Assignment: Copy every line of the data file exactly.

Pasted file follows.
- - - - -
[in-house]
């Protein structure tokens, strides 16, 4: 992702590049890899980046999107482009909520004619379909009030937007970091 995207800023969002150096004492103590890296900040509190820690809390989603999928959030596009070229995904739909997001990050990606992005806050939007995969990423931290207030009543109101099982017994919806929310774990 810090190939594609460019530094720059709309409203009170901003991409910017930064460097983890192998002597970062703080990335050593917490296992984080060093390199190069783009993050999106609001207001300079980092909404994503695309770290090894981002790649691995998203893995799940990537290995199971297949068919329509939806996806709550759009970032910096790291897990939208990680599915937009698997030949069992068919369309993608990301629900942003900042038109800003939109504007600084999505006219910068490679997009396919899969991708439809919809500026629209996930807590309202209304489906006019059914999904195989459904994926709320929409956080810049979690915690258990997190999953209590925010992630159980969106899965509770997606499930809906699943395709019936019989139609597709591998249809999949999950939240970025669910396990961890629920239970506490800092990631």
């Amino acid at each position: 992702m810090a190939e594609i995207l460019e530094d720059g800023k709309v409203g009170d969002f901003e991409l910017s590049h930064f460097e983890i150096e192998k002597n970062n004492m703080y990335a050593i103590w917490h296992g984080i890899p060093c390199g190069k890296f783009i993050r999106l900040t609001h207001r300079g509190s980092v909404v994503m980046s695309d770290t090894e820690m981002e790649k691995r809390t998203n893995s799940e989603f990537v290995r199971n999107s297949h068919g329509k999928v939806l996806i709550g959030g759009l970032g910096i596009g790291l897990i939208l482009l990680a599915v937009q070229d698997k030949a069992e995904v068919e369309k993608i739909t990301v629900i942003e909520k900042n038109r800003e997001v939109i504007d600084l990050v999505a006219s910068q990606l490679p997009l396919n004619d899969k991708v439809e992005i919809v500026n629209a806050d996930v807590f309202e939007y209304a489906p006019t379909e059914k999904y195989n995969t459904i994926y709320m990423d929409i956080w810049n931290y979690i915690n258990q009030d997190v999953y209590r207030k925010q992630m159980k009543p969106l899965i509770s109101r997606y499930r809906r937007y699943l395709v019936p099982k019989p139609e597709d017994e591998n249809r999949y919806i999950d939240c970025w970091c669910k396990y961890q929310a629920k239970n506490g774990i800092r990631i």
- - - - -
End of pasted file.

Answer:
[in-house]
């Protein structure tokens, strides 16, 4: 992702590049890899980046999107482009909520004619379909009030937007970091 995207800023969002150096004492103590890296900040509190820690809390989603999928959030596009070229995904739909997001990050990606992005806050939007995969990423931290207030009543109101099982017994919806929310774990 810090190939594609460019530094720059709309409203009170901003991409910017930064460097983890192998002597970062703080990335050593917490296992984080060093390199190069783009993050999106609001207001300079980092909404994503695309770290090894981002790649691995998203893995799940990537290995199971297949068919329509939806996806709550759009970032910096790291897990939208990680599915937009698997030949069992068919369309993608990301629900942003900042038109800003939109504007600084999505006219910068490679997009396919899969991708439809919809500026629209996930807590309202209304489906006019059914999904195989459904994926709320929409956080810049979690915690258990997190999953209590925010992630159980969106899965509770997606499930809906699943395709019936019989139609597709591998249809999949999950939240970025669910396990961890629920239970506490800092990631």
């Amino acid at each position: 992702m810090a190939e594609i995207l460019e530094d720059g800023k709309v409203g009170d969002f901003e991409l910017s590049h930064f460097e983890i150096e192998k002597n970062n004492m703080y990335a050593i103590w917490h296992g984080i890899p060093c390199g190069k890296f783009i993050r999106l900040t609001h207001r300079g509190s980092v909404v994503m980046s695309d770290t090894e820690m981002e790649k691995r809390t998203n893995s799940e989603f990537v290995r199971n999107s297949h068919g329509k999928v939806l996806i709550g959030g759009l970032g910096i596009g790291l897990i939208l482009l990680a599915v937009q070229d698997k030949a069992e995904v068919e369309k993608i739909t990301v629900i942003e909520k900042n038109r800003e997001v939109i504007d600084l990050v999505a006219s910068q990606l490679p997009l396919n004619d899969k991708v439809e992005i919809v500026n629209a806050d996930v807590f309202e939007y209304a489906p006019t379909e059914k999904y195989n995969t459904i994926y709320m990423d929409i956080w810049n931290y979690i915690n258990q009030d997190v999953y209590r207030k925010q992630m159980k009543p969106l899965i509770s109101r997606y499930r809906r937007y699943l395709v019936p099982k019989p139609e597709d017994e591998n249809r999949y919806i999950d939240c970025w970091c669910k396990y961890q929310a629920k239970n506490g774990i800092r990631i």